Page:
Florida - abortion - law While abortion is legal, it is not without obstacles. According to state law, abortions are allowed until 24 weeks of pregnancy in Florida. However, in April, DeSantis signed a law banning abortions in the state after 15 weeks.
Image via AP Photo/John Raoux, file.

The new 15-week ban, a limited number of provider clinics, and the high cost of the procedure limit access to abortions in post-Roe Florida, especially for low-income women.

What was feared by many is now a reality: Roe v. Wade has been overturned by the US Supreme Court. Despite the federal-level ruling, abortion is still legal in Florida, albeit limited, and further restrictions may be on the way.

“The constitution of the state of Florida has a clause that protects the right to privacy, which has been interpreted to include the right to abortion without government intervention,”  Stephanie Loraine Piñeiro, executive director of Florida Access Network, an abortion fund dedicated to providing financial support and advocacy to people seeking abortion care, told Floricuas.

RELATED: Supreme Court Overturns Roe v. Wade. What Does That Mean for Floridians?

Because of this clause, Florida has become a safe place for women from nearby states who want to have an abortion, but cannot in their home states because of anti-abortion laws.

“In other states of the South, even in North Carolina, abortion is not going to be accessible, but in Florida it is. From all the states where abortion was already prohibited, they were already traveling to receive these services. Even before the Roe v. Wade decision, it was already happening, and now it will continue, even if we have limitations,” Piñeiro said.

Limitations Abound

While abortion is legal, it is not without obstacles. According to state law, abortions are allowed until 24 weeks of pregnancy in Florida. However, in April, Gov. Ron DeSantis signed a law (HB 5) banning abortions in the state after 15 weeks. This law should go into effect on July 1 although it’s facing two lawsuits.

Another challenge facing people who want abortion care is that 73% of the state’s counties do not have clinics that provide abortions, according to the Guttmacher Institute. There are about 85 clinics that provide services throughout the state. According to US Census data, the population of women of reproductive age (ages 15-44) in Florida in 2020 was estimated to be 3.9 million.

Inflation has also affected access to abortion, Piñeiro said.

“With the economic situation that exists right now, where rent has increased, gasoline has increased, it makes it difficult to access an abortion. The person has to go to a clinic at least twice, to be able to access an abortion. That is double the gasoline, double the cost of child care. The economic aspect is the biggest constraint there is,” she said.

According to Piñeiro the cost of an abortion procedure starts at $600 and can go up to $3,000, $4,000, or $5,000, depending on how far along the pregnancy is.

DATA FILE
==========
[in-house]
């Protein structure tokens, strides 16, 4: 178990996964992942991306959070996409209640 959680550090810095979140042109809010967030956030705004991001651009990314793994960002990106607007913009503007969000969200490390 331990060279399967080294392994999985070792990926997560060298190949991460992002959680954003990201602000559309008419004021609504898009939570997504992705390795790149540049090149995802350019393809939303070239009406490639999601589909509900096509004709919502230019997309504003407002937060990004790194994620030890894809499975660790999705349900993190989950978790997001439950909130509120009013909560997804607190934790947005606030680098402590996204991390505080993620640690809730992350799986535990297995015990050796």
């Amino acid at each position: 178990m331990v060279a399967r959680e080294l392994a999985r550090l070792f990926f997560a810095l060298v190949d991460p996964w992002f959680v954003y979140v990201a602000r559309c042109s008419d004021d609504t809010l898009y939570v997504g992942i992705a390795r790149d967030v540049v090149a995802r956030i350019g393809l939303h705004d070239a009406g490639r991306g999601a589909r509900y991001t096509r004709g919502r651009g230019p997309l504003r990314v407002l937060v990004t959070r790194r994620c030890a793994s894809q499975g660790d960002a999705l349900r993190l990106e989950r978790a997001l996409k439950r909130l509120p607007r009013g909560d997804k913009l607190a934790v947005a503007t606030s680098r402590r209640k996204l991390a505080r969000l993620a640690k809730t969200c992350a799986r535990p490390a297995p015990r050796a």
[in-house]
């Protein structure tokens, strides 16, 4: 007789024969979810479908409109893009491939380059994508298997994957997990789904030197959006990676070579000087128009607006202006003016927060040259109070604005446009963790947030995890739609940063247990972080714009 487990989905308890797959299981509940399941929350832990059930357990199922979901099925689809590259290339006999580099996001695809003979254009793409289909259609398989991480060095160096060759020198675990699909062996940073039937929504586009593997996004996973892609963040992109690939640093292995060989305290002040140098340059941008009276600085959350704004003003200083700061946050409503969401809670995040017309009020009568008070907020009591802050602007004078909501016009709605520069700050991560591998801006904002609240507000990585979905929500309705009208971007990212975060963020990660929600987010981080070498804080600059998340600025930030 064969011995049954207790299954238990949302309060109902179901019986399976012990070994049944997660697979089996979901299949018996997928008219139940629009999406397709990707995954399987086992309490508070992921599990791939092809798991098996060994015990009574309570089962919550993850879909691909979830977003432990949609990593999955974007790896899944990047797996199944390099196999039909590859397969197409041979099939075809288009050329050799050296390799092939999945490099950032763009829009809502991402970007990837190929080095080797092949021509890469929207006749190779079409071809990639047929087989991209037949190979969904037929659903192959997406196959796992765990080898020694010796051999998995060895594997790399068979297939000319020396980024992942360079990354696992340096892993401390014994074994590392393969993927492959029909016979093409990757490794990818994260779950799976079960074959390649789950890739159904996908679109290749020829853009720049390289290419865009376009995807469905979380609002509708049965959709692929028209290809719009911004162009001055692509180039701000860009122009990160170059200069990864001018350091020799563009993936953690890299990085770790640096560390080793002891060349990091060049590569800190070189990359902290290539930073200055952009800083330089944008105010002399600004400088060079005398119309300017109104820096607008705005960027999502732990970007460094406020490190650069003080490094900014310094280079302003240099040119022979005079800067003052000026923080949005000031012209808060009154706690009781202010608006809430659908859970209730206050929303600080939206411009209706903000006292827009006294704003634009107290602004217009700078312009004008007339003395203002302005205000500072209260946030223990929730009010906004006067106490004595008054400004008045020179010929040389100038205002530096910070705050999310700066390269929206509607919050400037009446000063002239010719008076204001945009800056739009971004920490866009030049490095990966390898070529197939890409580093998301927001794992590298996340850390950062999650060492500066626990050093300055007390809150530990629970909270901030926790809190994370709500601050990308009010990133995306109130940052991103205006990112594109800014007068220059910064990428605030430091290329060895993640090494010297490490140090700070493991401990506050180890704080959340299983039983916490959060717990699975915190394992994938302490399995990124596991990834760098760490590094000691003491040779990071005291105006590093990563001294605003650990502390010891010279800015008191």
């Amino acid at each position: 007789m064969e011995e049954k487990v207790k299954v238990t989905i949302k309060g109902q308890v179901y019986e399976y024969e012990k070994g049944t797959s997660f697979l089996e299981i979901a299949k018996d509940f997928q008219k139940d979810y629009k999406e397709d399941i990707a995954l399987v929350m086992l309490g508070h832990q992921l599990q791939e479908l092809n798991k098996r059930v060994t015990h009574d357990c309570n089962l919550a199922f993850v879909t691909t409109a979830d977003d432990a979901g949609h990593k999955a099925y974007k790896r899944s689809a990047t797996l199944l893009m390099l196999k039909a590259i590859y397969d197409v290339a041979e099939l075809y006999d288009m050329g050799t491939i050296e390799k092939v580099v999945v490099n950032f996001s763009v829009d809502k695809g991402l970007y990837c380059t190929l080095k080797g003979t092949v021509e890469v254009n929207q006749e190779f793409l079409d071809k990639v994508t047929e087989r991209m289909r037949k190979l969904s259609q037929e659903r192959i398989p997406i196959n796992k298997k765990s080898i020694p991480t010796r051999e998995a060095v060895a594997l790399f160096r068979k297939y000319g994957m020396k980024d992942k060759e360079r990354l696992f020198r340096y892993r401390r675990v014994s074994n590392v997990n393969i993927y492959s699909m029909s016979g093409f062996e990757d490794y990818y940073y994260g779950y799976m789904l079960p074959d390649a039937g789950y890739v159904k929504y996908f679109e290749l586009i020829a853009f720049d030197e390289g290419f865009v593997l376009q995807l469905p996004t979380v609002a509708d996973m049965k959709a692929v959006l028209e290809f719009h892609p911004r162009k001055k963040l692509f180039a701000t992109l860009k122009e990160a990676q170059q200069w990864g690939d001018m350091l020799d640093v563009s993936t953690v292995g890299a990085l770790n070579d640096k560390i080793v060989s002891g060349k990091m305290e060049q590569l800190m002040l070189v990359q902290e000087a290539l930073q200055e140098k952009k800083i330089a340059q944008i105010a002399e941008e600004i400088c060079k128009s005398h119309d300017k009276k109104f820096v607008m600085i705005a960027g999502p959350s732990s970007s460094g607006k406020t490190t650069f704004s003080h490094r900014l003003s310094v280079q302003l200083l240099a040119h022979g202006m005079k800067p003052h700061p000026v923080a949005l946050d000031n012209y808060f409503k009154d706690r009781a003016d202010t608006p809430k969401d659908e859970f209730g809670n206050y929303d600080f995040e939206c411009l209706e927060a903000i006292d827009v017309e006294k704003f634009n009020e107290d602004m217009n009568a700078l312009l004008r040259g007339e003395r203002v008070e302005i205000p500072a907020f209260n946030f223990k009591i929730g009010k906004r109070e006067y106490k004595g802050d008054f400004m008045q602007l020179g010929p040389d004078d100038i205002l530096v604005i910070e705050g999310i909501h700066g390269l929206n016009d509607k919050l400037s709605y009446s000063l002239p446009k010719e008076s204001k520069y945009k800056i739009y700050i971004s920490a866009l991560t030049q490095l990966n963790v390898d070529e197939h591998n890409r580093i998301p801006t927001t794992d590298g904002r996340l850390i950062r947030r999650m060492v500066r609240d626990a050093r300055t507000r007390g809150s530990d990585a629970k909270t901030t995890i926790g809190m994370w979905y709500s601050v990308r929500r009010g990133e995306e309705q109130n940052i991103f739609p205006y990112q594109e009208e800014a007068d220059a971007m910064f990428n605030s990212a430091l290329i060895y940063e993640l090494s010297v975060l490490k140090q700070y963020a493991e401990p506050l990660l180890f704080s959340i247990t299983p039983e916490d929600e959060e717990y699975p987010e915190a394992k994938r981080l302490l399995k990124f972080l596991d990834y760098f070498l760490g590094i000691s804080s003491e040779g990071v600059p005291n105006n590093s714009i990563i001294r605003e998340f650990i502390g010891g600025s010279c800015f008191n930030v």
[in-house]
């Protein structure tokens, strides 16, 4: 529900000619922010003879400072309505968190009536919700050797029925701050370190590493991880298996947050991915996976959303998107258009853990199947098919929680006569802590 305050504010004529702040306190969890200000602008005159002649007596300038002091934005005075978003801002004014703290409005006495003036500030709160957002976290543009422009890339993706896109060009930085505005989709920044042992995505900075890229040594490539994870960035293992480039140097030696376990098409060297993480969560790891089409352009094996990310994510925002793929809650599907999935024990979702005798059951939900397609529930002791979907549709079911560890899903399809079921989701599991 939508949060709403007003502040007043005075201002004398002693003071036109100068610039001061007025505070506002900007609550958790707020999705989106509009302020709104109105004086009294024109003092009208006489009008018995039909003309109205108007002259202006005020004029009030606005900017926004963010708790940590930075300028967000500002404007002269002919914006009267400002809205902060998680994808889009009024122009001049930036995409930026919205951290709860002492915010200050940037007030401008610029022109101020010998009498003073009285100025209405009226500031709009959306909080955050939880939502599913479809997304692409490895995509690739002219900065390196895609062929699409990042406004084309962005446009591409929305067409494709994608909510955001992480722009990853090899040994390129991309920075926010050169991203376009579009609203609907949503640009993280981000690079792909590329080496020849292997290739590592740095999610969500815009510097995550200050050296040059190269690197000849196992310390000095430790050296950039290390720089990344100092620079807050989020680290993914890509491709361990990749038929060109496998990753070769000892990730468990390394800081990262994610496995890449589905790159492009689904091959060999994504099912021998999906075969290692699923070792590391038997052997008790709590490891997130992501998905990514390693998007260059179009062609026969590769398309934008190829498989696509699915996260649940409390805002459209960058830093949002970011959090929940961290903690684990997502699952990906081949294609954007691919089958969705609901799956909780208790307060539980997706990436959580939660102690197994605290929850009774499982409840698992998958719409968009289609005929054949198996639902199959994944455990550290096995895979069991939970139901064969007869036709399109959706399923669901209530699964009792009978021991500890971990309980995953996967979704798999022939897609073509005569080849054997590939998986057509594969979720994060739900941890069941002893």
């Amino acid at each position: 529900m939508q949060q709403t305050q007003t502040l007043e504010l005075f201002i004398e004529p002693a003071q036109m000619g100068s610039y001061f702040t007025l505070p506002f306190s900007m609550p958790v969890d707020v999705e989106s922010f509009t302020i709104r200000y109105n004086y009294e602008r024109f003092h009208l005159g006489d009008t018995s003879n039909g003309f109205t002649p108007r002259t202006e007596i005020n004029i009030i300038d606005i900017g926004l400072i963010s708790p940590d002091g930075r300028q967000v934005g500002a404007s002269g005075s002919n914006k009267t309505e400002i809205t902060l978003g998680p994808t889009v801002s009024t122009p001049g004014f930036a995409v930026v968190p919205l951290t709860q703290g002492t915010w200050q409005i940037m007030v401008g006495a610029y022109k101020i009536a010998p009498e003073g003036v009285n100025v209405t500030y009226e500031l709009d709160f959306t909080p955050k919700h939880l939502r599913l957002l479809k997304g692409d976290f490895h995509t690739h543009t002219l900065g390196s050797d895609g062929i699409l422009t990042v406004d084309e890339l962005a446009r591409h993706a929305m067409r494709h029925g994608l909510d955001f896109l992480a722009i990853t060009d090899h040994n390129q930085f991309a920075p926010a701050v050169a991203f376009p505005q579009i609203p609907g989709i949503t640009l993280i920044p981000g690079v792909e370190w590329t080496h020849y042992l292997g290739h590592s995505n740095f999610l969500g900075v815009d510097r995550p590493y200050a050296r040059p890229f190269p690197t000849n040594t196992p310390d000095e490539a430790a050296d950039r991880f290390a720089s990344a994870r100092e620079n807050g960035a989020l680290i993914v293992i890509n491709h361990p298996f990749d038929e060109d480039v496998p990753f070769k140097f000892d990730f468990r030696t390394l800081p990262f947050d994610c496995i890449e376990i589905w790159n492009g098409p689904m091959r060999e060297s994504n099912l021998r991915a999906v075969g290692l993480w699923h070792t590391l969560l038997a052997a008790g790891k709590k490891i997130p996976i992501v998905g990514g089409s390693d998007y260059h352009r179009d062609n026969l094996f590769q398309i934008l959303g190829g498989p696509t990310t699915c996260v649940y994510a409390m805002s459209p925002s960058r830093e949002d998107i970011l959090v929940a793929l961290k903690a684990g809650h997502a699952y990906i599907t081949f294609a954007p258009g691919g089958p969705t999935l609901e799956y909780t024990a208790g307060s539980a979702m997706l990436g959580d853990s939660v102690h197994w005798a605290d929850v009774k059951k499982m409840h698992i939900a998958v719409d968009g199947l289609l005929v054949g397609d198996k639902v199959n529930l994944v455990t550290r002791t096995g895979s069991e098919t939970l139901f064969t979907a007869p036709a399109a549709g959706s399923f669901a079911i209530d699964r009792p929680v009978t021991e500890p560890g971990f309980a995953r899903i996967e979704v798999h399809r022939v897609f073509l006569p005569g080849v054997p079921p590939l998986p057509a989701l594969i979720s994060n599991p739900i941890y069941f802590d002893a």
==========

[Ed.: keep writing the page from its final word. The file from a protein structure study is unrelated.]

There’s a tendency to believe that all abortions are unwanted pregnancies, but that’s not always true, Piñeiro said. Sometimes a woman would love to have a baby, but she can’t afford it. In fact, research shows that six in 10 women who have abortions are already mothers.

Piñeiro remembers a single mother of five children who had COVID while pregnant and needed financial help from Florida Access Network.

“She felt ashamed to tell the person who was treating her for COVID in the hospital that she did not want to continue with the pregnancy. She knew what had happened to her body with COVID. When she got out of the hospital she contacted us and we were able to help her. We took her to the clinic, we paid for her abortion and she was able to continue with her life. She was a single mom with five children. She knows what it’s like to have a family, what it’s like to have children,” Piñeiro said.

What Will Happen Now in Florida?

Even though the Florida Constitution protects the right to abortion, Democratic lawmakers have expressed fear that Republicans will impose tougher laws or even an outright ban now that Roe v. Wade has been overturned. They expect that to happen during a special session or when the Legislature meets again.

After Roe was overturned, DeSantis expressed his support for the Supreme Court’s decision. “The prayers of millions have been answered. For nearly fifty years, the US Supreme Court has prohibited virtually any meaningful pro-life protection, but this was not grounded in the Constitution’s text, history or structure,” DeSantis wrote in a short statement that he shared on Twitter. “Florida will continue to defend its recently enacted pro-life reforms against state court challenges, will work to expand pro-life protections, and will stand for life by promoting adoption, foster care and child welfare.”

One of the strongest pro-choice advocates in Florida is Rep. Anna Eskamani (D-47), who thinks DeSantis will push an all-out abortion ban.

“Florida Republicans — including Gov. Ron DeSantis — are super awkward and uncomfortable talking about an all-out ban. They want to avoid it as much as possible because they know the second they commit to it, that it’ll wake up voters across the state of Florida. And that is not what they want to do before a November election year,” Eskammani said during a press conference in May.